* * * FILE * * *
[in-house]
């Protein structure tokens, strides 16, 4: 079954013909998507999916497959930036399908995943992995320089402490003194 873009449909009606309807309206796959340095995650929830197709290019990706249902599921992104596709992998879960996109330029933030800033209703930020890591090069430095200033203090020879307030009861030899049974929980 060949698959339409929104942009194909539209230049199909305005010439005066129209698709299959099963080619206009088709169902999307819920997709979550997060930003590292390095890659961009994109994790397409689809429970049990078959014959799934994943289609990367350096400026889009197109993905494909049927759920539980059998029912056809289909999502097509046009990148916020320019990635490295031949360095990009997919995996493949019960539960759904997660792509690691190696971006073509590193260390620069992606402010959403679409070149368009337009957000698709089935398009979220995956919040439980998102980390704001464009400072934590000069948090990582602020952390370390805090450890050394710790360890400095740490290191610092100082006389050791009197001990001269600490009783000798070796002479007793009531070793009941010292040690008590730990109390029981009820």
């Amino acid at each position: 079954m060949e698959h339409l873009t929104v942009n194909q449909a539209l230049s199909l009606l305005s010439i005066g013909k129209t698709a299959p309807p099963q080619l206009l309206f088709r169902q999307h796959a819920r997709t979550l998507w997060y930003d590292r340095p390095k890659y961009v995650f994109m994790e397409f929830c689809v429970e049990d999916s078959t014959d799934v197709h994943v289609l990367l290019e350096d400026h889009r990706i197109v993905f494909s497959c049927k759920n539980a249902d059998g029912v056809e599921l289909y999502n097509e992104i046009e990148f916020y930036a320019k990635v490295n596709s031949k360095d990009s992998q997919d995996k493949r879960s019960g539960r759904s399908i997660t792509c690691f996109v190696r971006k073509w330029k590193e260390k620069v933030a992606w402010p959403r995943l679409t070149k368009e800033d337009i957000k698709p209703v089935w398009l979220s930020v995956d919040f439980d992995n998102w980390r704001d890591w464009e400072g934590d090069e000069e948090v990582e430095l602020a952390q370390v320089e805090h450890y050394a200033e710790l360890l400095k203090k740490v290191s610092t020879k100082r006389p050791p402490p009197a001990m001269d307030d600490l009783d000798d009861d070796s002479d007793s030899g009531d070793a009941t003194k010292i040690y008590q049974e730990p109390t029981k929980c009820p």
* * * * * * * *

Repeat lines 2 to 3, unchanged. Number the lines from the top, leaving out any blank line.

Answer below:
């Protein structure tokens, strides 16, 4: 079954013909998507999916497959930036399908995943992995320089402490003194 873009449909009606309807309206796959340095995650929830197709290019990706249902599921992104596709992998879960996109330029933030800033209703930020890591090069430095200033203090020879307030009861030899049974929980 060949698959339409929104942009194909539209230049199909305005010439005066129209698709299959099963080619206009088709169902999307819920997709979550997060930003590292390095890659961009994109994790397409689809429970049990078959014959799934994943289609990367350096400026889009197109993905494909049927759920539980059998029912056809289909999502097509046009990148916020320019990635490295031949360095990009997919995996493949019960539960759904997660792509690691190696971006073509590193260390620069992606402010959403679409070149368009337009957000698709089935398009979220995956919040439980998102980390704001464009400072934590000069948090990582602020952390370390805090450890050394710790360890400095740490290191610092100082006389050791009197001990001269600490009783000798070796002479007793009531070793009941010292040690008590730990109390029981009820």
């Amino acid at each position: 079954m060949e698959h339409l873009t929104v942009n194909q449909a539209l230049s199909l009606l305005s010439i005066g013909k129209t698709a299959p309807p099963q080619l206009l309206f088709r169902q999307h796959a819920r997709t979550l998507w997060y930003d590292r340095p390095k890659y961009v995650f994109m994790e397409f929830c689809v429970e049990d999916s078959t014959d799934v197709h994943v289609l990367l290019e350096d400026h889009r990706i197109v993905f494909s497959c049927k759920n539980a249902d059998g029912v056809e599921l289909y999502n097509e992104i046009e990148f916020y930036a320019k990635v490295n596709s031949k360095d990009s992998q997919d995996k493949r879960s019960g539960r759904s399908i997660t792509c690691f996109v190696r971006k073509w330029k590193e260390k620069v933030a992606w402010p959403r995943l679409t070149k368009e800033d337009i957000k698709p209703v089935w398009l979220s930020v995956d919040f439980d992995n998102w980390r704001d890591w464009e400072g934590d090069e000069e948090v990582e430095l602020a952390q370390v320089e805090h450890y050394a200033e710790l360890l400095k203090k740490v290191s610092t020879k100082r006389p050791p402490p009197a001990m001269d307030d600490l009783d000798d009861d070796s002479d007793s030899g009531d070793a009941t003194k010292i040690y008590q049974e730990p109390t029981k929980c009820p």